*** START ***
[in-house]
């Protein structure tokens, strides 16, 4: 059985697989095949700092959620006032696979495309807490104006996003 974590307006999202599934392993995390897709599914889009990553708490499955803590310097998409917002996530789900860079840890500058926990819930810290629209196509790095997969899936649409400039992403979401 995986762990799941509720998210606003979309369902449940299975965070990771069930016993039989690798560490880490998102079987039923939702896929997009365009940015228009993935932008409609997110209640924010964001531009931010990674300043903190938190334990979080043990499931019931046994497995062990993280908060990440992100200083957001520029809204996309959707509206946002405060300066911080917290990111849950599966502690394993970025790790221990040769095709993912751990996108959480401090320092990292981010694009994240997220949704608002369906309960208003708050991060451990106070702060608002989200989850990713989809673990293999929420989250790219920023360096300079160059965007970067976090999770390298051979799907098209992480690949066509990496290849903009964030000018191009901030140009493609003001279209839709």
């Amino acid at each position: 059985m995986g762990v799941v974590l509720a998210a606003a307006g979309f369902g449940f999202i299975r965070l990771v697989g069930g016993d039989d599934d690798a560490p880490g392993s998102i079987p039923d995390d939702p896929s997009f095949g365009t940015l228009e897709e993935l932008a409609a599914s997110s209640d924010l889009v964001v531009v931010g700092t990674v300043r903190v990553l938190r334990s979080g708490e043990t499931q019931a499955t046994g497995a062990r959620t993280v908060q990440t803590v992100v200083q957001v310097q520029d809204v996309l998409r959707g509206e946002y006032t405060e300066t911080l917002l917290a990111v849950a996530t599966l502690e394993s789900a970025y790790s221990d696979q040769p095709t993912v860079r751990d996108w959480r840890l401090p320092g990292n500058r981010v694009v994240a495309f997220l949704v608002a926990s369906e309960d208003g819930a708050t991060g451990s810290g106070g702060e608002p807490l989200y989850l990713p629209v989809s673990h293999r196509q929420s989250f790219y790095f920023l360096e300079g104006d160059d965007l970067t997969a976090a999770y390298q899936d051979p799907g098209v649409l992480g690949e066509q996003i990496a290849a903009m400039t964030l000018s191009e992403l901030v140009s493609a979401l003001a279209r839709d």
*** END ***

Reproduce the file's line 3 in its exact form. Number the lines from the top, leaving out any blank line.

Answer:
């Amino acid at each position: 059985m995986g762990v799941v974590l509720a998210a606003a307006g979309f369902g449940f999202i299975r965070l990771v697989g069930g016993d039989d599934d690798a560490p880490g392993s998102i079987p039923d995390d939702p896929s997009f095949g365009t940015l228009e897709e993935l932008a409609a599914s997110s209640d924010l889009v964001v531009v931010g700092t990674v300043r903190v990553l938190r334990s979080g708490e043990t499931q019931a499955t046994g497995a062990r959620t993280v908060q990440t803590v992100v200083q957001v310097q520029d809204v996309l998409r959707g509206e946002y006032t405060e300066t911080l917002l917290a990111v849950a996530t599966l502690e394993s789900a970025y790790s221990d696979q040769p095709t993912v860079r751990d996108w959480r840890l401090p320092g990292n500058r981010v694009v994240a495309f997220l949704v608002a926990s369906e309960d208003g819930a708050t991060g451990s810290g106070g702060e608002p807490l989200y989850l990713p629209v989809s673990h293999r196509q929420s989250f790219y790095f920023l360096e300079g104006d160059d965007l970067t997969a976090a999770y390298q899936d051979p799907g098209v649409l992480g690949e066509q996003i990496a290849a903009m400039t964030l000018s191009e992403l901030v140009s493609a979401l003001a279209r839709d």